Within the past year, there have been two notable grocery stores that have recently entered the market on Chicago’s south side: Whole Foods of Englewood and Mariano’s of Bronzeville. Both stores have ventured to impact the built environment in a positive way and have met the surrounding community’s need to bring fresh food to each locale and support the area’s economic and community development. Although improving the south side of Chicago as a whole is not complete, exploring the way each grocer has executed their plans to enter these two markets can shed light on the wonderful impact that new and sustainable retail can provide to communities in need.
Whole Foods of the Englewood neighborhood of Chicago opened early September of 2016. This grocer focused on community engagement over the preceding years to be sure this 18,000 square foot store would serve the community as intended. The store is part of developer DL3 Realty’s Englewood Square Development and is a $15.8M, 5.5-acre parcel development. This parcel’s development is part of the larger 13-acre development near Kennedy King College. An Illinois nonprofit, Chicago Neighborhood Initiatives, will develop the remaining portions of the larger parcel at a later date.
Whole Foods hosted four community meetings from the fall of 2013 through the summer of 2015 to hear what’s important to the community, understand what the residents hoped for the store and listen to the inspiration from the community; they then incorporated those suggestions into the design, décor and economic model of the Englewood store.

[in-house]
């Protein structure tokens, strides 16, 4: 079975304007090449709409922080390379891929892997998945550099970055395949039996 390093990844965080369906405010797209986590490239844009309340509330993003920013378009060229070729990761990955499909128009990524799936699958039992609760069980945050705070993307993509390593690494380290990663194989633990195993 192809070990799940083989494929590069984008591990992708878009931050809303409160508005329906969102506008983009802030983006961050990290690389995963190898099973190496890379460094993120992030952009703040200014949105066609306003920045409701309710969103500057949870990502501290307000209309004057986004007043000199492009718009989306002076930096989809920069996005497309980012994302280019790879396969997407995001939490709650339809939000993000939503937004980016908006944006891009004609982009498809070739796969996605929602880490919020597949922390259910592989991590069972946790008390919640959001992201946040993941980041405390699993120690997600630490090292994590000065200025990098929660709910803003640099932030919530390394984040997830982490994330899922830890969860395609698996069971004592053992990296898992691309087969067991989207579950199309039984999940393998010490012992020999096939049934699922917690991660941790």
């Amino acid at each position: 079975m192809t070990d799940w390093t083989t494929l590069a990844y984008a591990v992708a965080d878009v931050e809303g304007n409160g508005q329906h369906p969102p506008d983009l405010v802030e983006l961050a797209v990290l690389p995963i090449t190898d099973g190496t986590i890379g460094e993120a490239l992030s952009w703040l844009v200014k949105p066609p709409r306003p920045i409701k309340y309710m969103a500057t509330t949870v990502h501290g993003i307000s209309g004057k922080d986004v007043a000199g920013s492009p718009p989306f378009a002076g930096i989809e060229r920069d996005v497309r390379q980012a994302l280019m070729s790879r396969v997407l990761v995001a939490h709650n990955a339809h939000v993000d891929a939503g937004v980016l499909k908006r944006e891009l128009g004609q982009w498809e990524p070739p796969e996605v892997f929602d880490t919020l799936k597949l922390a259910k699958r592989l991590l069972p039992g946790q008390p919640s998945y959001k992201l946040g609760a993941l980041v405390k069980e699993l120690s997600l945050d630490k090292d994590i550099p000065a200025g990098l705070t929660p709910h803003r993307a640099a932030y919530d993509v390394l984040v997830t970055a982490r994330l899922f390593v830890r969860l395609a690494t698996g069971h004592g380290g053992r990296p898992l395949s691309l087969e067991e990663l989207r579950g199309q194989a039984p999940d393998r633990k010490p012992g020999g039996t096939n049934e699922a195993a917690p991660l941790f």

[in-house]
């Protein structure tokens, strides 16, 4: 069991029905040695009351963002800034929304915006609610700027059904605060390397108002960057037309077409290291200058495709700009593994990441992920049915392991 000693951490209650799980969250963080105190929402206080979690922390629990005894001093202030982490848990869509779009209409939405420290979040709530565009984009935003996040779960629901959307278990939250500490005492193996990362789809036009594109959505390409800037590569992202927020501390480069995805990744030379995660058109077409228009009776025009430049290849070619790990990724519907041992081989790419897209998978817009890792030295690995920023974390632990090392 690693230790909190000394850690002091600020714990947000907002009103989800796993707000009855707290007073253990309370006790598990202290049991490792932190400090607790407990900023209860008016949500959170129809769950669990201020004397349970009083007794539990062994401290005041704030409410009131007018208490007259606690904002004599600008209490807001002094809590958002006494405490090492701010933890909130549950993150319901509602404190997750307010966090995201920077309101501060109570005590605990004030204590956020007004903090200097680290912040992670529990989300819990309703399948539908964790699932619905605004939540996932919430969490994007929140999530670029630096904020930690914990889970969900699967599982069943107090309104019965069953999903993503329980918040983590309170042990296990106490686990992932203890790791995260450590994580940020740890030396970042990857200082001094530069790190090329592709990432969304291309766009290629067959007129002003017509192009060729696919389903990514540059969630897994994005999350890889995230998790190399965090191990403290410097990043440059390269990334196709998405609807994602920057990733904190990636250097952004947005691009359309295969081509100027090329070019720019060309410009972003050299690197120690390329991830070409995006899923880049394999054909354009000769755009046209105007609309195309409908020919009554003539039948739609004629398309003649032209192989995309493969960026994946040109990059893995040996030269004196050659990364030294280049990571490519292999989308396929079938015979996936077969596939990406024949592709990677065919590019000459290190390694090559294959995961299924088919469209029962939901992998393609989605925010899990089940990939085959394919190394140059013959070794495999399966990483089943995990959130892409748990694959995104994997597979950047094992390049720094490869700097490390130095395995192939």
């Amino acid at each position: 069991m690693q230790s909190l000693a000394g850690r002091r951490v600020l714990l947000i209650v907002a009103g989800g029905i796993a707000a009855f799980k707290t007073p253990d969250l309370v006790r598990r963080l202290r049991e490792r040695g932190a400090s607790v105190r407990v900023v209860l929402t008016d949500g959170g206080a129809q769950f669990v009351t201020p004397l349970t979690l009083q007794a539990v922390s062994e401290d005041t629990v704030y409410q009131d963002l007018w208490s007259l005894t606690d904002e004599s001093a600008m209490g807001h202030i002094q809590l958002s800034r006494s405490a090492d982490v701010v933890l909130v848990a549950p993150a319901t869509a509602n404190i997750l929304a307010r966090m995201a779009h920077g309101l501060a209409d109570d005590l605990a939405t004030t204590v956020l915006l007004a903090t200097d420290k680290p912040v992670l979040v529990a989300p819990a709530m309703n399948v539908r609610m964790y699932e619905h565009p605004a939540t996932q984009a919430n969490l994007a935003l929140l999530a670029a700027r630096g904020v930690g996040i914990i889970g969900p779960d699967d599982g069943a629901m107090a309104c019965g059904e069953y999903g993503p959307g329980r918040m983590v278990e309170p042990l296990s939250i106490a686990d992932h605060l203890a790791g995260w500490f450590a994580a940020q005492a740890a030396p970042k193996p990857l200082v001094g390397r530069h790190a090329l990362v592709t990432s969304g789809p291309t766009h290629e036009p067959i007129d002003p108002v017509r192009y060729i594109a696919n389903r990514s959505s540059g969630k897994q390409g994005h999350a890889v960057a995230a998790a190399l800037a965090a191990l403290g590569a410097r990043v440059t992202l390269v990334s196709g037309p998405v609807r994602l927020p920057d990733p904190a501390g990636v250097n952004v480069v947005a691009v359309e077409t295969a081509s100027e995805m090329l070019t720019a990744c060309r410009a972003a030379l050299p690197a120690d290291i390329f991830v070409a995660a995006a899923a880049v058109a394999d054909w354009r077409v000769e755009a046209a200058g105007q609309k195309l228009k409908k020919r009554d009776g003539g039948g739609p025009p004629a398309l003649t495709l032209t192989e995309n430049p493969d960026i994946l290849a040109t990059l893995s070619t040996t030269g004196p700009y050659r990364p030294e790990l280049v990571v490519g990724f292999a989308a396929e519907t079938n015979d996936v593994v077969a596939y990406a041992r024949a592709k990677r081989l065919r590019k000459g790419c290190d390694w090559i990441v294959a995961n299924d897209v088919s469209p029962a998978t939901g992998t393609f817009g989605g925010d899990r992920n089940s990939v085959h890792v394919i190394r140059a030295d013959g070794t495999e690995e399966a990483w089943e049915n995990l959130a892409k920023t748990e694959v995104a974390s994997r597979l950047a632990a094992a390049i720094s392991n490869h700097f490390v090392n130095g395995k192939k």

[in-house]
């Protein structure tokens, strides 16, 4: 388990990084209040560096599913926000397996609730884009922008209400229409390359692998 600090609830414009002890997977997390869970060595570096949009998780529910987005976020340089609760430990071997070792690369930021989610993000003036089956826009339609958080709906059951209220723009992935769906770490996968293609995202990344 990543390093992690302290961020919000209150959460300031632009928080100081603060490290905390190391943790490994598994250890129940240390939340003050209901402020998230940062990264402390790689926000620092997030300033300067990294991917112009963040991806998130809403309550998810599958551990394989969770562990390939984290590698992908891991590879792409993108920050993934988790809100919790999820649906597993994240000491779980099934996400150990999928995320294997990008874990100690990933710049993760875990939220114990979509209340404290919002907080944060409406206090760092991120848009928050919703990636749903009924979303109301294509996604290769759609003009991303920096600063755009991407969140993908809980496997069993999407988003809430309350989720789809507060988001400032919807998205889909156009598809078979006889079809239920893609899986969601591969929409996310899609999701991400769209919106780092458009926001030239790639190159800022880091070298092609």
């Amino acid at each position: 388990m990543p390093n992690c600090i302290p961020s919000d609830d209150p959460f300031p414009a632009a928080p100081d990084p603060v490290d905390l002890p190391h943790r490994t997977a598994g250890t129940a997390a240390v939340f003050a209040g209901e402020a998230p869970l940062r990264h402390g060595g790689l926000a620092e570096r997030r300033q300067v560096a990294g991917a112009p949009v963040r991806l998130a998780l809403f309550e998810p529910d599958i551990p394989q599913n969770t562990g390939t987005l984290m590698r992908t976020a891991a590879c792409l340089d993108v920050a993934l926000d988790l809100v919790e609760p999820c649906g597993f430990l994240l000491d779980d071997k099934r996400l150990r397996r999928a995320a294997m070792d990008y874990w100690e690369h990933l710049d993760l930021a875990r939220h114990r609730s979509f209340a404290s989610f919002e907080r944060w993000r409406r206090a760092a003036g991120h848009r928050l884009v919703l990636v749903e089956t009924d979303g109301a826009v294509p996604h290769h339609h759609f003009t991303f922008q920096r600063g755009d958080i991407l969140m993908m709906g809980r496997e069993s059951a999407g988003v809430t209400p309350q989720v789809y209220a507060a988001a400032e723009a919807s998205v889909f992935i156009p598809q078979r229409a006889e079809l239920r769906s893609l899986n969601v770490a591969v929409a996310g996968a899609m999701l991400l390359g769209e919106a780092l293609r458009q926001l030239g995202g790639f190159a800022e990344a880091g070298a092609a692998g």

The brand also held a public call for local artists interested in submitting artwork for the inside of the store; students at Providence Englewood Elementary School in the neighborhood created art now displayed in the store.
To support the successful creation of jobs, Whole Foods performed radio-outreach for an employment education series for the community. They began in March of 2016 and continued the employment education series through May of 2016. In this series the brand focused on workshops and resources to help residents build their skills and gain access to area employment resources. These resources included resume workshops, interview training, team building, a customer service bootcamp, and a job resource fair. The Englewood Whole Foods now has over 100 team members at the store, with 85 members from the south side and 35 members from Englewood.
With the median household income of the area hovering at $20,000, Whole Foods had to examine its economic model and provide a reduced cost structure to be sure residents could afford the food within the store. The reduced prices from their normal cost structure range from a 5% reduction in price on certain food items to a 50% reduction on others. Whole Foods believes that fresh and healthy foods should be accessible to every community; with the Englewood store they were able to achieve this sustainable price reduction by offering not only food sales, but also including a product mix that includes Whole Foods’ 365 Everyday Value line and more conventional and bulk items in the store.
Whole Foods maintained their commitment to economic development by providing entrepreneurial support to food innovators not only in Englewood, but also the greater south side. The grocer provided an Englewood Entrepreneurial Workshop series that provided business training on product development, safety and licensing to residents who were interested in food start-ups. They also provided a Supplier Expo, which connected these start-ups with necessary business resources such as: insurance, labeling, distribution and financing.